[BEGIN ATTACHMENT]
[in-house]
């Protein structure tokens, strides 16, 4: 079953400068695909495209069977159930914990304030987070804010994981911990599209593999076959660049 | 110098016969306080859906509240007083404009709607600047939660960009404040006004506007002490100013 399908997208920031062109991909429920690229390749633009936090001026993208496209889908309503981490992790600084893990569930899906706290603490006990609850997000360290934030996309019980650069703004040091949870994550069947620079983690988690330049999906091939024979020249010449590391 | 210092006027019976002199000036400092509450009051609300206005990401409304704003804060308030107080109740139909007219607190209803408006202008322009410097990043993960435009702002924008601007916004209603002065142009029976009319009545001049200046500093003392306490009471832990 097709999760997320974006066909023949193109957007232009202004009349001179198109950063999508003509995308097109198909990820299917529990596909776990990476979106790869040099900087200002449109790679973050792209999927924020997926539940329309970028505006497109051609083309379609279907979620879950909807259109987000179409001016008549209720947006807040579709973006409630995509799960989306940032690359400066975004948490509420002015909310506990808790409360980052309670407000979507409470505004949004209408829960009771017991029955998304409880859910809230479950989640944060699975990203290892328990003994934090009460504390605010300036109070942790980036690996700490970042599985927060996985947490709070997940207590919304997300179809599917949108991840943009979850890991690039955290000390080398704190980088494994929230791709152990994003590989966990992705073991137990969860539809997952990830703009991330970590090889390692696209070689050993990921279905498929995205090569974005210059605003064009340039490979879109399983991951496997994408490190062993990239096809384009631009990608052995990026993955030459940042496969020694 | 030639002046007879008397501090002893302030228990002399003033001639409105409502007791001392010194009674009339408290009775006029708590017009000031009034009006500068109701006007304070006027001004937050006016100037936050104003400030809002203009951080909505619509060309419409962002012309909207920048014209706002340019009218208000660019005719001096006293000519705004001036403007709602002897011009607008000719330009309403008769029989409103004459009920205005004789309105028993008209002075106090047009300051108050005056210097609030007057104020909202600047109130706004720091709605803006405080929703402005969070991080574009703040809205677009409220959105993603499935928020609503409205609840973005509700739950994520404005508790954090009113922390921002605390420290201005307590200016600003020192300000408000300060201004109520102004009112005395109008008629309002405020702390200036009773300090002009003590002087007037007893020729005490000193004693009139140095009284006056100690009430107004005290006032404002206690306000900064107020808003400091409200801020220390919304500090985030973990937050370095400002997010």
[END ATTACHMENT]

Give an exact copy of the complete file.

[in-house]
């Protein structure tokens, strides 16, 4: 079953400068695909495209069977159930914990304030987070804010994981911990599209593999076959660049 | 110098016969306080859906509240007083404009709607600047939660960009404040006004506007002490100013 399908997208920031062109991909429920690229390749633009936090001026993208496209889908309503981490992790600084893990569930899906706290603490006990609850997000360290934030996309019980650069703004040091949870994550069947620079983690988690330049999906091939024979020249010449590391 | 210092006027019976002199000036400092509450009051609300206005990401409304704003804060308030107080109740139909007219607190209803408006202008322009410097990043993960435009702002924008601007916004209603002065142009029976009319009545001049200046500093003392306490009471832990 097709999760997320974006066909023949193109957007232009202004009349001179198109950063999508003509995308097109198909990820299917529990596909776990990476979106790869040099900087200002449109790679973050792209999927924020997926539940329309970028505006497109051609083309379609279907979620879950909807259109987000179409001016008549209720947006807040579709973006409630995509799960989306940032690359400066975004948490509420002015909310506990808790409360980052309670407000979507409470505004949004209408829960009771017991029955998304409880859910809230479950989640944060699975990203290892328990003994934090009460504390605010300036109070942790980036690996700490970042599985927060996985947490709070997940207590919304997300179809599917949108991840943009979850890991690039955290000390080398704190980088494994929230791709152990994003590989966990992705073991137990969860539809997952990830703009991330970590090889390692696209070689050993990921279905498929995205090569974005210059605003064009340039490979879109399983991951496997994408490190062993990239096809384009631009990608052995990026993955030459940042496969020694 | 030639002046007879008397501090002893302030228990002399003033001639409105409502007791001392010194009674009339408290009775006029708590017009000031009034009006500068109701006007304070006027001004937050006016100037936050104003400030809002203009951080909505619509060309419409962002012309909207920048014209706002340019009218208000660019005719001096006293000519705004001036403007709602002897011009607008000719330009309403008769029989409103004459009920205005004789309105028993008209002075106090047009300051108050005056210097609030007057104020909202600047109130706004720091709605803006405080929703402005969070991080574009703040809205677009409220959105993603499935928020609503409205609840973005509700739950994520404005508790954090009113922390921002605390420290201005307590200016600003020192300000408000300060201004109520102004009112005395109008008629309002405020702390200036009773300090002009003590002087007037007893020729005490000193004693009139140095009284006056100690009430107004005290006032404002206690306000900064107020808003400091409200801020220390919304500090985030973990937050370095400002997010």